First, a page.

True to his name, 23-year-old Abhi The Nomad has wandered around a plethora of places around the world. Born in India but a frequent mover between there, China, and the Fiji Islands, Abhi offers great perspectives from every place he's called home. As of now, he's based in Thousand Oaks, California, after studying Music Production at Cal Lutheran University. I wholeheartedly believe that he champions the spirit of Hasan Minhaj's "New Brown America," a generation of thriving Indian-Americans breaking ground in the US.
When my friend introduced me to Abhi back in February 2016, he jokingly told me that he found my mixtape. Besides sharing a similar likeness in our names, once I got to listen to Abhi's songs, I felt an immediate connection to his indie & hip hop style. When I first watched his "Adderall" music video, it gave me chills and reminded me of the moment I stumbled upon Childish Gambino dropping bars in an unassuming hoodie for his "Freaks and Geeks" visual. Don't get me wrong, though. Abhi's talent is one-of-a-kind and the themes that he touches upon in his songs are incredibly relatable. Abhi was dope enough to answer this Q&A and share insight into how he goes about making his music. I'm excited to share it with all of you!
How would you describe your sound to someone who’s never listened to your music before?
Eh this one’s difficult, probably a hard mix of indie rock, pop and hip-hop? There’s something in there for most people. If you’re really into the Arctic Monkeys but also happen to love Kanye and Chance then you’ll end up liking what I make.
Tell me about your experience growing up and your heritage. How would you describe your family and your upbringing as a whole?
To quote Phil Collins and the greatest OST ever, “two worlds, one family”. My parents are straight up Indian but me and my sister have been culture washed a little bit. We moved around a lot as children, so we always had the best and worst of two different perspectives in the household.
What was your parents’ reaction when you told them that you wanted to pursue music?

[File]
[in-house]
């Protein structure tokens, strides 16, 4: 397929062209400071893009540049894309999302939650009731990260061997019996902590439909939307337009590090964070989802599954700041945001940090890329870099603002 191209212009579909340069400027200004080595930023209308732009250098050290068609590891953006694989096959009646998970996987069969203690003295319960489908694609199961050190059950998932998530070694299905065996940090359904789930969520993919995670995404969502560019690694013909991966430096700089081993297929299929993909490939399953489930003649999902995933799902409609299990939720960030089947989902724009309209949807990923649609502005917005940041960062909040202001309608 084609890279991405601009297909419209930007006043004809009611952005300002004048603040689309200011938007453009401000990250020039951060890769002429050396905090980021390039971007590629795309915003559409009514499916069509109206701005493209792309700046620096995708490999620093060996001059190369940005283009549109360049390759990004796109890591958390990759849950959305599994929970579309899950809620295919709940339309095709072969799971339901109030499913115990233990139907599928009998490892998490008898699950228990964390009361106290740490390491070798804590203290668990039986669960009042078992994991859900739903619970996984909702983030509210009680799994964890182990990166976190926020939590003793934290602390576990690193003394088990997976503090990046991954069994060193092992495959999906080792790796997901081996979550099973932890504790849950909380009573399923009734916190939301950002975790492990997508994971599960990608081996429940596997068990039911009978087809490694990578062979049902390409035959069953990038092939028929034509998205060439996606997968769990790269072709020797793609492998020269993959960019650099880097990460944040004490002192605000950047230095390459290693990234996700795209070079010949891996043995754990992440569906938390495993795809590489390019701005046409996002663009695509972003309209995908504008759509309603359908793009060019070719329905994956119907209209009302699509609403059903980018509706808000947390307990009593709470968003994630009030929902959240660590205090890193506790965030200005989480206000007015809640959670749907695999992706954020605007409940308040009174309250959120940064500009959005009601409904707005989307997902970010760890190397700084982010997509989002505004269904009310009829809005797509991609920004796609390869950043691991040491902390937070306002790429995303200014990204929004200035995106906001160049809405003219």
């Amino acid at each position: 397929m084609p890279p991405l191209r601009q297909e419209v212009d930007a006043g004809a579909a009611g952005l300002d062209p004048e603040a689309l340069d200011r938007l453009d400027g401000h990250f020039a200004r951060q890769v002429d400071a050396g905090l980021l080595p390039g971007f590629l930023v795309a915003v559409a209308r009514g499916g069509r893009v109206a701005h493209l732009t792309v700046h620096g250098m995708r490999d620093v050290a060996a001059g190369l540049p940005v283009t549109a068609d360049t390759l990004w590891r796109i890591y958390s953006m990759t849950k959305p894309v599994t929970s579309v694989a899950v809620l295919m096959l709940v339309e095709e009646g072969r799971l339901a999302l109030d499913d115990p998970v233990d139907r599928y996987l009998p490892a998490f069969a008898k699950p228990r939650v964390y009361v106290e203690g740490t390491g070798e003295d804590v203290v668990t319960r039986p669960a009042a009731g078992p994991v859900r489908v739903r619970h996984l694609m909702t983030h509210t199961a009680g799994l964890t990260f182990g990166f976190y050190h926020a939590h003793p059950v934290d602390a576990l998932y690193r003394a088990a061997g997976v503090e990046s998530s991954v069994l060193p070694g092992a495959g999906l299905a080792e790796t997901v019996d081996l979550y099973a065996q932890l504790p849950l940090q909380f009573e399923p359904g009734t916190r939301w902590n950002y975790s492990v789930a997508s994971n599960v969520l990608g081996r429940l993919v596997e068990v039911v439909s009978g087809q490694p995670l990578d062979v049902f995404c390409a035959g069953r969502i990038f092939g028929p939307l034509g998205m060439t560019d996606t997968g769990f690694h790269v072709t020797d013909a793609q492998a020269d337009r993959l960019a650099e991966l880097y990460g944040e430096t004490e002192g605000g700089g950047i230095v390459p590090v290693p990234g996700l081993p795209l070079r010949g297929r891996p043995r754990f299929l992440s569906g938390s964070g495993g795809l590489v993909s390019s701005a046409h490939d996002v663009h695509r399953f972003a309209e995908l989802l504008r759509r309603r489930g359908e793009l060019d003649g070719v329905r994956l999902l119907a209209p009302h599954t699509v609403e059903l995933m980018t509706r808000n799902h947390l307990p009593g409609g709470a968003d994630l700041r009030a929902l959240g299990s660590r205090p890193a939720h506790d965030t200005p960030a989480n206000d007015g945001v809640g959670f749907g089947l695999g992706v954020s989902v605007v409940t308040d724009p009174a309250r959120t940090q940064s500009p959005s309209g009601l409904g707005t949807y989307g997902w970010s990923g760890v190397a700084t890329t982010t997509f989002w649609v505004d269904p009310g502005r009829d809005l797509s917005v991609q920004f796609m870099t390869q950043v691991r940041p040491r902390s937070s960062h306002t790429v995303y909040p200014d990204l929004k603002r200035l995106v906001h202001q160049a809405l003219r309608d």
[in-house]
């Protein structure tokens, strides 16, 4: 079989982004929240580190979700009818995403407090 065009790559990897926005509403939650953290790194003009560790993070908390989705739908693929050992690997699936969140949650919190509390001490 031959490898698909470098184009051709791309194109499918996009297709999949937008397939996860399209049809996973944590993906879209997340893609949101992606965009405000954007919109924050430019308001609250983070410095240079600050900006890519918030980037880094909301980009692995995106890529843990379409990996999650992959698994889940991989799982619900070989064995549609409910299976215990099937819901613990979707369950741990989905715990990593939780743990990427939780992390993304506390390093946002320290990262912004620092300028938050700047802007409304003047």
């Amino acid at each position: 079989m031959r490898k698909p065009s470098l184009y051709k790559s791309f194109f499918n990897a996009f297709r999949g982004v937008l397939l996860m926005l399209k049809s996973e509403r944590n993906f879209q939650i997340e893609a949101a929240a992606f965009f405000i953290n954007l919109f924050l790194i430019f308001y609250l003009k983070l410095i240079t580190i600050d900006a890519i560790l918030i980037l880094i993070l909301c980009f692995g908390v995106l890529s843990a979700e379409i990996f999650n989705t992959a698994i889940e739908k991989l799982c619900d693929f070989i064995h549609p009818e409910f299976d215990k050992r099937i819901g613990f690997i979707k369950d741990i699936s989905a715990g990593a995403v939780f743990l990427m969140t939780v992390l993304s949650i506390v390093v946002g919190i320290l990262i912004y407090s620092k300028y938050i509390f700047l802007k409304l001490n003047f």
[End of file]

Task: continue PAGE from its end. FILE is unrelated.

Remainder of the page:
My parents are superhumans and have always supported my ambitions to the best of their abilities. They bought me a microphone and Logic Pro (which I use to produce) once they heard my first few Garageband demos, and you can probably assume how horrible those were.
What types of challenges have you encountered because of your ethnicity? Have you experienced any struggles to combat any Asian stereotypes in your career?
Well, I guess it’s hard to be taken seriously at face value. I don’t necessarily think it’s my race, but more my aesthetic in general. I definitely like to blame my color when it’s convenient, but I think the borders for people of color are expanding with the internet age.
Are there any other PoC musicians, bands, producers, etc. who you’re a fan of and how do they inspire you?
Yes tons! I mean people of color literally invented hip hop. My main influences are Chance the Rapper, Kanye West, Jay-Z, J Cole and Kendrick Lamar. I think Jay-Z is like my Jesus or Yahweh. He grew up in the projects and now he literally owns a basketball team and is STILL rapping the dude is just nuts. Also one of the craziest flows, rhyme schemes and patterns of all time.
What was your creative process while writing “The Last Supper”?
I was thinking about my last moments with my uncle, the song is about how he inadvertently taught me to stay grounded and not take things for granted.
You were also recently signed to Tommy Boy Entertainment. Working as an indie artist, has it changed anything in the way you make music?
Oh it's been a joy. They help out so much and sometimes a label backing is just what you need to get that extra push. It’s actually better for my creative process as well, running songs by the label allows me to understand what’s really good and what’s not - I do need a third ear every now and then.
Just this past May, you released the “Sex n' Drugs” music video. What are your other plans in the coming year?
Well I think we have one or two more singles coming out, and those will most probably get their own videos as well! Soon after that we’ll be releasing the full album (which is technically my debut album) and I’m beyond excited to share it with everyone.
Do you have any advice for aspiring creatives of color?
I’d probably say try to kind of just accept who you are and where you’re from. Let it be known in your music and use those influences and experiences to tell YOUR story. Don’t be out here tryna copy or ride a wave, people will find it cool for a week and then throw you to the side.
Last, but not least, what is your favorite Drake song?
I would probably say Know Yourself or Tuscan Leather.
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